Manufacturing Systems (ISEE-745)

This course will provide an introduction to concepts and techniques in the design and analysis of production systems. A blend of traditional and modern approaches is brought into the classroom.  At the end of the quarter, the student will be able to assess and analyze the performance of a given manufacturing system as well as to provide a framework for system redesign and improvement. Modern aspects such as lean manufacturing and setup time reduction are included in the context of the course (3 credits).

Global Facilities Planning (ISEE-723)

Facilities planning determines how an activity’s tangible fixed assets best support achieving the activity’s objective. This course will provide knowledge of the principles and practices of facility layout, material handling, storage and warehousing, and facility location for manufacturing and support facilities. Tools for sizing the resources needed, planning, design, evaluation, selection, and implementation will be covered. The focus of the course will cover both management and design aspects, with the focus being more heavily on the management aspects (3 credits).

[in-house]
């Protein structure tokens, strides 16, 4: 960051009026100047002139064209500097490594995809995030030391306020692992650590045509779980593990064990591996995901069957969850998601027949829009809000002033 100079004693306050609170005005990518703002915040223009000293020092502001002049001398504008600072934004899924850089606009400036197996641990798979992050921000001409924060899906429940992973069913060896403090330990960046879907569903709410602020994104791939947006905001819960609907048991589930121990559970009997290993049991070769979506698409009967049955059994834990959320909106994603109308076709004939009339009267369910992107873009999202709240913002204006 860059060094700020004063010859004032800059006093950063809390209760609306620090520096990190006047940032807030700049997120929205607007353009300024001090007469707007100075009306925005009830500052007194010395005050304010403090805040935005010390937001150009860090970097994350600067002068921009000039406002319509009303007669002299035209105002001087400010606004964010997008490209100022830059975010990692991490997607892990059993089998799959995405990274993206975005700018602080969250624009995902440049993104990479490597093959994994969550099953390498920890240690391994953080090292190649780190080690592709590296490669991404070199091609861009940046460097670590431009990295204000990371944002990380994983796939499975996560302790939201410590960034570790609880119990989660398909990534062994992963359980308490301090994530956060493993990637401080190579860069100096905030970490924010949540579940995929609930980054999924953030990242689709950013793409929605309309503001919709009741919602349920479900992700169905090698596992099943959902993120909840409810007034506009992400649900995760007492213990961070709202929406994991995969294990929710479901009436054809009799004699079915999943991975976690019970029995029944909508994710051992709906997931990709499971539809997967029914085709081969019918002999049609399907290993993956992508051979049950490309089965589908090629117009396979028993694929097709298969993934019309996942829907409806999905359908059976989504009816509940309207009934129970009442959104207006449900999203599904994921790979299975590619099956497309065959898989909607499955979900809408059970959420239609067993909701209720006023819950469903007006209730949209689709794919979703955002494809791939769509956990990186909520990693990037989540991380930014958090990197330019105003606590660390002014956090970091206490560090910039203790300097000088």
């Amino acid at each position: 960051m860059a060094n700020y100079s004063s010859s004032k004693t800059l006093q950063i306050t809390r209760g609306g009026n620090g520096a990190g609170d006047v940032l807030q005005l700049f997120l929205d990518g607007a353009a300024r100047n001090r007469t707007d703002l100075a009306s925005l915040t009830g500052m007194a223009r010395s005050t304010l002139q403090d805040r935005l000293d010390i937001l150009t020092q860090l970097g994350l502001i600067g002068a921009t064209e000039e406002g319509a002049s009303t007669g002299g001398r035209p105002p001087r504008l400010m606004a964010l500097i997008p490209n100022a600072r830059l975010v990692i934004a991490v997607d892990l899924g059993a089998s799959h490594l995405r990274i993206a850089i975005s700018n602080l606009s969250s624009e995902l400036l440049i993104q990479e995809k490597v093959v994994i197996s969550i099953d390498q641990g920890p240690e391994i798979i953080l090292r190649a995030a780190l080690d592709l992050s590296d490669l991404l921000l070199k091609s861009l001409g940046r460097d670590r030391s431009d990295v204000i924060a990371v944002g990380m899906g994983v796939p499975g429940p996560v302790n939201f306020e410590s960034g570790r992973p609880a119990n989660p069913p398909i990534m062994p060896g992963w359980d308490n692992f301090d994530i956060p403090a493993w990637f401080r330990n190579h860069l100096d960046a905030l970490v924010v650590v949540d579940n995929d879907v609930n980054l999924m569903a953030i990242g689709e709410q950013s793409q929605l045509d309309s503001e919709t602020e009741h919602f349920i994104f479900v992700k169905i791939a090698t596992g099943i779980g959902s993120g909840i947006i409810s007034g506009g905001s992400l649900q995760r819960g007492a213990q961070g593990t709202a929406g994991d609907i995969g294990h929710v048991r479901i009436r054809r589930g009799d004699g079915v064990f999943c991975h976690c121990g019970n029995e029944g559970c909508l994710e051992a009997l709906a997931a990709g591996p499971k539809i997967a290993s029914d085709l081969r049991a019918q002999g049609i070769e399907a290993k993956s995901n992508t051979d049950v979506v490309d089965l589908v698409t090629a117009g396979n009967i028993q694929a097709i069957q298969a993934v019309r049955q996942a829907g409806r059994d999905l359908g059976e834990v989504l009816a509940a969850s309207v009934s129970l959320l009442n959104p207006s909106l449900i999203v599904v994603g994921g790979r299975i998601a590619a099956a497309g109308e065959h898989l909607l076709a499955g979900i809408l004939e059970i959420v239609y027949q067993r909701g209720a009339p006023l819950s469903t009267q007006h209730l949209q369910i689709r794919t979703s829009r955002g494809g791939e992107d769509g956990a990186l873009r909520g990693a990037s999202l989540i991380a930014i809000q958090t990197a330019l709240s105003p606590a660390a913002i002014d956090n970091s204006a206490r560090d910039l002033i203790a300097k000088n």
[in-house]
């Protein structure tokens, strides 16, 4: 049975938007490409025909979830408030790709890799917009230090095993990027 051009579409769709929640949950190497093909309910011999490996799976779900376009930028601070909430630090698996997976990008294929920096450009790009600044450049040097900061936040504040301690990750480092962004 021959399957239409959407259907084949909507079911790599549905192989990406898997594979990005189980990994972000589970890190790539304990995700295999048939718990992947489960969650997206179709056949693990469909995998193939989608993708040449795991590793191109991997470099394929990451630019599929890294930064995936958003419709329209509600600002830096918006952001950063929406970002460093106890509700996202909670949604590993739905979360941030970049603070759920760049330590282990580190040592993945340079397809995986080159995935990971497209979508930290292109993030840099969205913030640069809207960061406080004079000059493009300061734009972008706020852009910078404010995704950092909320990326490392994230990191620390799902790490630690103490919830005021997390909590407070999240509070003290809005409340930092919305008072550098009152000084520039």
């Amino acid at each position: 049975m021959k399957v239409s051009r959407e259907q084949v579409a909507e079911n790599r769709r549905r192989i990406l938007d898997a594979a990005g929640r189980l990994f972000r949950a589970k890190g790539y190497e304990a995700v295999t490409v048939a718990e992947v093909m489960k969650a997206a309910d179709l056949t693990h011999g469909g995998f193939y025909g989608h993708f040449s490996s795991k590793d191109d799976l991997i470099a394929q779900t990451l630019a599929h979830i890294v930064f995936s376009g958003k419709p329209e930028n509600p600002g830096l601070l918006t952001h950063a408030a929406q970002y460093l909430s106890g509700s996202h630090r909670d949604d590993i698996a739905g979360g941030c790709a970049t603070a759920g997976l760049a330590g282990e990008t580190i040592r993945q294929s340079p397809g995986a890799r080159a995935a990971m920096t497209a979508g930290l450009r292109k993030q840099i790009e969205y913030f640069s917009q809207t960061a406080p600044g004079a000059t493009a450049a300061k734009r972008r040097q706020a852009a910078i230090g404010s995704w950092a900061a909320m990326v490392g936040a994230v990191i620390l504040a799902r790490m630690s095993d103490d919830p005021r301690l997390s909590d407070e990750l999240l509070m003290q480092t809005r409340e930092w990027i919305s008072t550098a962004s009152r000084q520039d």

Engineering of Systems I (ISEE-771)

The engineering of a system is an essential aspect of its development that focuses on the overall concept, performance requirements and behavioral aspects of the system. This course treats the creation of products, product platforms and product families as systems that create value for both the customer and the enterprise. Topics include value creation and strategy, product development processes, translating market requirements to system requirements, functional analysis, development of the system's architecture, development of platforms and modules, concept generation and selection, design for "X" (manufacturing/assembly/service/environment, etc.) and life cycle costing. Students will learn several systems analysis techniques and apply them in a team-based project (3 credits).

Systems and Project Management (ISEE-750)

Systems and Project Management ensures progress toward objectives, proper deployment and conservation of human and financial resources, and achievement of cost and schedule targets. The focus of this course is on the utilization of a diverse set of project management methods and tools.  Topics include strategic project management, project and organizational learning, cost, schedule planning and control, structuring of performance measures and metrics, technical teams and project management, information technology support of teams, risk management, and process control.  Course delivery consists of lectures, speakers, case studies, and experience sharing, and reinforces collaborative project-based learning and continuous improvement (3 credits).